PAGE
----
Latin America’s incoming ‘pink tide’ suffers from rosy nostalgia

Luiz Inácio Lula da Silva, who is campaigning to regain the Brazilian presidency next month, likes to dwell on the past, recalling the happy years from 2003 to 2010 when the country was, as he likes to put it, ruled by “the man was considered the best president in the history of Brazil.”

He has things to brag about. Brazil’s economy grew an average of over 4% per year during Lula’s presidency – far surpassing the track record of his rival, current President Jair Bolsonaro. Under Lula’s watch, Brazil cut inflation by two-thirds, cut unemployment by half, and cut public debt.

All of this happened, he told national television, as “we implemented the largest social inclusion policy in the history of this country”. The minimum wage rose by half after inflation. Poverty fell from 40% to 25%. Infant mortality went down.

For all its victories, this Greatest Hits campaign strategy underscores a thorny challenge, not just for Lula, but for the entire cohort of new left-wing governments hoping to recalibrate economic and social policies across Latin America: the world doesn’t look like it the happy years when the left was last in power.

In addition to Brazil, where Lula is almost certain to return to the presidency after next month’s elections, the left now governs Argentina, Colombia, Chile, Peru and Bolivia.

But while this may seem like a regional ideological realignment, the leftward swing is largely the product of voters’ frustration with incumbent right-wing governments.

These voters share the kind of nostalgia that drives Lula’s campaign. But bringing back the good times will likely remain an unattainable goal. And voters won’t show much patience with the left-wing governments they’ve brought back to power in hopes of reclaiming some of that past prosperity.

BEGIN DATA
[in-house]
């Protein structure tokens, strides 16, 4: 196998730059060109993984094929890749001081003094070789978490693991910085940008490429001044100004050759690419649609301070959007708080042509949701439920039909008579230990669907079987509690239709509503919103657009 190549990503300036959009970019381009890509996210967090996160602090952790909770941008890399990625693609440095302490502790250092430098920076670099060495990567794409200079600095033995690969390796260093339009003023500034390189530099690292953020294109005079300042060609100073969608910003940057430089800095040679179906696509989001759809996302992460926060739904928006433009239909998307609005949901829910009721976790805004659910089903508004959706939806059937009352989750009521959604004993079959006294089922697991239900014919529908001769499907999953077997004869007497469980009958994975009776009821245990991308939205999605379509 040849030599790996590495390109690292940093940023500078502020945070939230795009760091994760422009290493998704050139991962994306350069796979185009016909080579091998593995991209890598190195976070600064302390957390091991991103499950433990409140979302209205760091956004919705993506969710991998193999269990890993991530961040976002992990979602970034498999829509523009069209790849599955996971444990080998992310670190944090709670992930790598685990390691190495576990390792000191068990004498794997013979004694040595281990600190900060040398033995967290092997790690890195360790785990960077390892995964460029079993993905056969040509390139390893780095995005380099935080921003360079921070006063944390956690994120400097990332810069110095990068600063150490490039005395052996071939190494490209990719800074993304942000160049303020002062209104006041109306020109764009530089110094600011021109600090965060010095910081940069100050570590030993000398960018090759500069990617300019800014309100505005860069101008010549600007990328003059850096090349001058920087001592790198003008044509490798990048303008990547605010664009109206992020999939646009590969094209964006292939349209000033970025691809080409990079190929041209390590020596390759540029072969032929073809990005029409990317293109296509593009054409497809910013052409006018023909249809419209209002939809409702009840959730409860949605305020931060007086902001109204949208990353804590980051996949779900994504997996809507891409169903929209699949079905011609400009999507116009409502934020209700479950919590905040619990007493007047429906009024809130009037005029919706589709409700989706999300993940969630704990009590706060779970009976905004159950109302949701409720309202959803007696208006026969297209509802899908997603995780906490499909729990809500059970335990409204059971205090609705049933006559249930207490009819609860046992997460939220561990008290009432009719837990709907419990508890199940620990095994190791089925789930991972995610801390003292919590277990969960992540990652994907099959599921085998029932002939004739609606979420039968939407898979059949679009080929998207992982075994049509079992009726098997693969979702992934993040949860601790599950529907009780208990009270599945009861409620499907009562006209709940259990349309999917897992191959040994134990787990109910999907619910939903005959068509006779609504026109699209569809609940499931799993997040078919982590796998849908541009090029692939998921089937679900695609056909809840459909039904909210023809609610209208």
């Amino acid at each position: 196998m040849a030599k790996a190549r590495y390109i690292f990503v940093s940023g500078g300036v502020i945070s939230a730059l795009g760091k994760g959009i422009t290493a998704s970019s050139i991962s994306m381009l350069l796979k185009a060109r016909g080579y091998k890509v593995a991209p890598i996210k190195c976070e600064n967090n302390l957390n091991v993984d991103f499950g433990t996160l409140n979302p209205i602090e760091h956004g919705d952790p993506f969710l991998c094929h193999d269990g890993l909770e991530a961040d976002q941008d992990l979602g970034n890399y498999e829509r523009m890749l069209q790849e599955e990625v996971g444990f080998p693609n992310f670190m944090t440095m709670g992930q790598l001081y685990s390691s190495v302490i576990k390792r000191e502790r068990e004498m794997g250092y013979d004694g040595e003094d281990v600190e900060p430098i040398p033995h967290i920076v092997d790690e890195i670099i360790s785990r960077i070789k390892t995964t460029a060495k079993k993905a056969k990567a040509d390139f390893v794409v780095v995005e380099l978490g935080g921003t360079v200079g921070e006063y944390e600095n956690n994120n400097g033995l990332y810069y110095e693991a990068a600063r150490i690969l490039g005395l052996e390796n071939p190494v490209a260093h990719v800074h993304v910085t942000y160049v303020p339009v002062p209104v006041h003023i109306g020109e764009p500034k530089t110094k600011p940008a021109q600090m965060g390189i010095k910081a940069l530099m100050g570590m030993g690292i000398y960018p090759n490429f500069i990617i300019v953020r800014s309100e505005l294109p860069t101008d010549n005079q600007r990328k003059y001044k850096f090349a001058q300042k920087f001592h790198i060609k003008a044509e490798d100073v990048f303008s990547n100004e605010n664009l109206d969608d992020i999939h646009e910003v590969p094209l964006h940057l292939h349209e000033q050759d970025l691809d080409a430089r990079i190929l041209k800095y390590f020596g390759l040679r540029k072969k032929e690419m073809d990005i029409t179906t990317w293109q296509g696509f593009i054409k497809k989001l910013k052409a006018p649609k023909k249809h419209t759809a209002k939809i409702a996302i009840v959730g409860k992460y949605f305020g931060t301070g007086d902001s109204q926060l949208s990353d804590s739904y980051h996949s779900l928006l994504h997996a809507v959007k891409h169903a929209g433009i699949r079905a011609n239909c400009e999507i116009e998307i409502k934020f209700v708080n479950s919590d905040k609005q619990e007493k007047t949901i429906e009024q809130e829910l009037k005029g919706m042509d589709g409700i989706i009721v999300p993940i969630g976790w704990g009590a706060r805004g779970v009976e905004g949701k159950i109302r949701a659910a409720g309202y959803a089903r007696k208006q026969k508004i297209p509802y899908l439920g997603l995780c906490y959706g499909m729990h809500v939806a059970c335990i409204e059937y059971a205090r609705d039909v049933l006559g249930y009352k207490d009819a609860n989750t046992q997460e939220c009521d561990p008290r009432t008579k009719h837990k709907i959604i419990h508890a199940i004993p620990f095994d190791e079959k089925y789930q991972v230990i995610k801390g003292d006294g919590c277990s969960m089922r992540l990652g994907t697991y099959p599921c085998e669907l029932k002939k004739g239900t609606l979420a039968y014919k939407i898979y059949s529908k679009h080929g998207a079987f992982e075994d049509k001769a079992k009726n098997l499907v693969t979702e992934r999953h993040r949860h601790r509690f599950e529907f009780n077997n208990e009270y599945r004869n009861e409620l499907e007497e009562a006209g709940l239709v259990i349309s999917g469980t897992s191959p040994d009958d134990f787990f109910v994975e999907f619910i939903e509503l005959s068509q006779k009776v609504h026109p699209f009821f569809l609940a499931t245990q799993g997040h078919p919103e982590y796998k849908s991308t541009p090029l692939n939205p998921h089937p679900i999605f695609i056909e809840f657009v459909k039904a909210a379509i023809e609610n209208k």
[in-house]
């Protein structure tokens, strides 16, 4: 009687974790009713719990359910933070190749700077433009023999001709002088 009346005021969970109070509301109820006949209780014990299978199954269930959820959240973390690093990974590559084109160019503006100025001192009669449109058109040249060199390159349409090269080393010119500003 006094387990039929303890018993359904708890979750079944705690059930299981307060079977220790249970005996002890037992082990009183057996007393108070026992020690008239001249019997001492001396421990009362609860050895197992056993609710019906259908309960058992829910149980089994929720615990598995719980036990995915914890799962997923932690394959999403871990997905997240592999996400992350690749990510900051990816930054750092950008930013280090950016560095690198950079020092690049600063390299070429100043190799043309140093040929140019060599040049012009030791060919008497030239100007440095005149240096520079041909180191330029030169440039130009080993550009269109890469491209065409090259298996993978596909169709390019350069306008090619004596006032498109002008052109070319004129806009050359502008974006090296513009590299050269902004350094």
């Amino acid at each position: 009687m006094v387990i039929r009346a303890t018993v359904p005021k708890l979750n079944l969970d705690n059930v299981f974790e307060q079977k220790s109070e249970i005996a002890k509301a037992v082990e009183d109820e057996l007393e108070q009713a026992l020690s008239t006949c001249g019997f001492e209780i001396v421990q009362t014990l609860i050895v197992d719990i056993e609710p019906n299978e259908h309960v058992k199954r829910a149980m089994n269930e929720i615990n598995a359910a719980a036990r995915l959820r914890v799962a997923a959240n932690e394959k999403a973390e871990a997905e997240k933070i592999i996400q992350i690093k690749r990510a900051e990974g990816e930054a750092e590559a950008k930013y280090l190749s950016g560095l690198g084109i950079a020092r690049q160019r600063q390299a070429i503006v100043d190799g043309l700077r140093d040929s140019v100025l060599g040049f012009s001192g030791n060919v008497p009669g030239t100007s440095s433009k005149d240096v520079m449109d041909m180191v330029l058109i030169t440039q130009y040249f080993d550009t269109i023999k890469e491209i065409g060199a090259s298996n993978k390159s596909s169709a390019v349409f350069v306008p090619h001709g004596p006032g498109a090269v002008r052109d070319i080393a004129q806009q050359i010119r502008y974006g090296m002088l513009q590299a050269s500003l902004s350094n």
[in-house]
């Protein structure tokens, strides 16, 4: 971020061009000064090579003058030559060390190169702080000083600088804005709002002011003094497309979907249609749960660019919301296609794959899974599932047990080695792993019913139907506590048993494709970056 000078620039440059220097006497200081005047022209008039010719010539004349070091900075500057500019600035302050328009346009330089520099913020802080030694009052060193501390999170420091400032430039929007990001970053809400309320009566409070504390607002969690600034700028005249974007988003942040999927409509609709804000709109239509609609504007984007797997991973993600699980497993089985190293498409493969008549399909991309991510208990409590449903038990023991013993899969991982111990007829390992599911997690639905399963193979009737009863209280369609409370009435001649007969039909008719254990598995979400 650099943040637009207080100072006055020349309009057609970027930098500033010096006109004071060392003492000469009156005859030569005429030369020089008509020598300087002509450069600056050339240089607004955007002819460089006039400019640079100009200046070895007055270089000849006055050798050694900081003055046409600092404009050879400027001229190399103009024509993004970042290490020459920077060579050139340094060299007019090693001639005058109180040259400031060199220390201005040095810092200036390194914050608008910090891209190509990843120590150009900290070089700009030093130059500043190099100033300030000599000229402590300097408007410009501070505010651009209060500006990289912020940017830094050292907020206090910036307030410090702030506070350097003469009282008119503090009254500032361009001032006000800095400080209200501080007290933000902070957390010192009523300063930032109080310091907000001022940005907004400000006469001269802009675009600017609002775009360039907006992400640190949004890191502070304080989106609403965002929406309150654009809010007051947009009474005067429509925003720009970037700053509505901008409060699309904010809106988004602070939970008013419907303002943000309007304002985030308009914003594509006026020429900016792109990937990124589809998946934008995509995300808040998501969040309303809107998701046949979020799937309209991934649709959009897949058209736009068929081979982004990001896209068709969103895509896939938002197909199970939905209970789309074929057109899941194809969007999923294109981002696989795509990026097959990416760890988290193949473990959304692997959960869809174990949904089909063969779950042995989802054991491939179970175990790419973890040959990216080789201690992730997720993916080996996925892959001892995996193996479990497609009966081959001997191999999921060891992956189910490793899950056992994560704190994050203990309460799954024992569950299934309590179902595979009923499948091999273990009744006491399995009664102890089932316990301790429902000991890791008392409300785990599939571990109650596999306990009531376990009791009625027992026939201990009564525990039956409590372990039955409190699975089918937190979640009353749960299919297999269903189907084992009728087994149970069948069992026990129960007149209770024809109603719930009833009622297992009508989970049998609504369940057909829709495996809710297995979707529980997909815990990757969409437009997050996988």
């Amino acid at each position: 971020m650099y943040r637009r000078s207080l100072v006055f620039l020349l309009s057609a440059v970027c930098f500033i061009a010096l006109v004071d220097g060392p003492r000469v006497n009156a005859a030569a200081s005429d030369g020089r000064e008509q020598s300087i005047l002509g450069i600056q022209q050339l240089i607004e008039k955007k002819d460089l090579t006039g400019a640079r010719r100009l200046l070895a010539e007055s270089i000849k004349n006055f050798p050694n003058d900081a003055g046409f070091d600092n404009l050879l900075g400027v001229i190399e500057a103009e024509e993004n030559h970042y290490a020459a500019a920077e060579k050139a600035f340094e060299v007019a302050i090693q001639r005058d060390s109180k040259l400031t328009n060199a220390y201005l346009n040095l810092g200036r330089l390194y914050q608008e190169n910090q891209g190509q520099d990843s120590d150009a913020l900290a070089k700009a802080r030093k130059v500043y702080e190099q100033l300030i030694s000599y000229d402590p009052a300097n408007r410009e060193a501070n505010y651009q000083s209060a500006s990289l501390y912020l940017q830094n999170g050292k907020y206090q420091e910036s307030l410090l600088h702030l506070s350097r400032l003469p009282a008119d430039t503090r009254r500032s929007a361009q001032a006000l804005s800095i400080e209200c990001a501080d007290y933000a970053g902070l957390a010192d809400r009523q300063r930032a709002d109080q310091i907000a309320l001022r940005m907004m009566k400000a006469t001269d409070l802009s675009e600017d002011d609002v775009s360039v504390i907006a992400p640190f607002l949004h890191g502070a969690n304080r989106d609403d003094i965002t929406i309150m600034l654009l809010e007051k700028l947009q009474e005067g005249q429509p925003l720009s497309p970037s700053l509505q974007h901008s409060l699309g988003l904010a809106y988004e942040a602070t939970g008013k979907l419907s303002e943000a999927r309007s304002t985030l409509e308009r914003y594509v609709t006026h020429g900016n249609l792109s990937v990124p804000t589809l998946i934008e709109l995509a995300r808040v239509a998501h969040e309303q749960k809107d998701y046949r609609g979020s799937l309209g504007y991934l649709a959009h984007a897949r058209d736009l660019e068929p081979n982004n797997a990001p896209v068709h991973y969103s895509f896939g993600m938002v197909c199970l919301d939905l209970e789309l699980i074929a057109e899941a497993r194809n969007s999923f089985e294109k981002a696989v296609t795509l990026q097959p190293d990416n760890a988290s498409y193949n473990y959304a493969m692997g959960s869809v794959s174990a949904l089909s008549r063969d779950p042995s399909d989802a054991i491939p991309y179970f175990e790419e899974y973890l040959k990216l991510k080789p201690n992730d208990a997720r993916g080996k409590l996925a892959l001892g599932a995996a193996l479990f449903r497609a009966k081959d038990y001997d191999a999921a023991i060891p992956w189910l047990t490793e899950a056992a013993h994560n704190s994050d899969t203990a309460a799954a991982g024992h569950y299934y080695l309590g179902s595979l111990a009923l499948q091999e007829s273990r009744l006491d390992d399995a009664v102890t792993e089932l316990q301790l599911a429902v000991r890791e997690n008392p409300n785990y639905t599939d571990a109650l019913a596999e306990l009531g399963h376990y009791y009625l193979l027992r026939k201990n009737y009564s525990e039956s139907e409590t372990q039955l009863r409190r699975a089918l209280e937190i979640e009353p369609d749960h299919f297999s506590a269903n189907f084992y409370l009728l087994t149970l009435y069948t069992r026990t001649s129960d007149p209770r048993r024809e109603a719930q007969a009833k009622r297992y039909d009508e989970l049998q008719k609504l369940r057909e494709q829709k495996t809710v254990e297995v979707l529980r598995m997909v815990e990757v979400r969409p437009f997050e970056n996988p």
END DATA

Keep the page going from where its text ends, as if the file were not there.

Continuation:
Despite a sharp slowdown towards the end, Nestor Kirchner and his wife Cristina Fernandez de Kirchner presided over an economy that grew an average of 4.5% per year for over 13 years. Bolivia’s GDP grew an average of 4.7% per year during the 14 years of Evo Morales’ government, significantly more than in the previous 14 years.

But that was back when China was buying commodities from across South America and foreign direct investment was pouring in. To reproduce these feats, China’s economy would need to recover from the doldrums, the war in Ukraine would have to end, the global pandemic would have to erupt, and probably good luck on top of that.

Bolivia’s natural gas production boomed during Morales’ tenure – allowing him to fund extensive social programs. Argentina’s goods exports to China doubled during Kirchner and his wife’s tenure. Brazilian exports to China increased sevenfold over Lula’s.

Argentina is not only suffering from runaway inflation today, which is expected to reach 100% by the end of the year. Its economy is slowing due to the post-Covid recovery. The International Monetary Fund expects it to grow at an average of less than 2% per year during the tenure of current President Alberto Fernandez, a close ally of Ms. Fernandez de Kirchner, now his Vice President.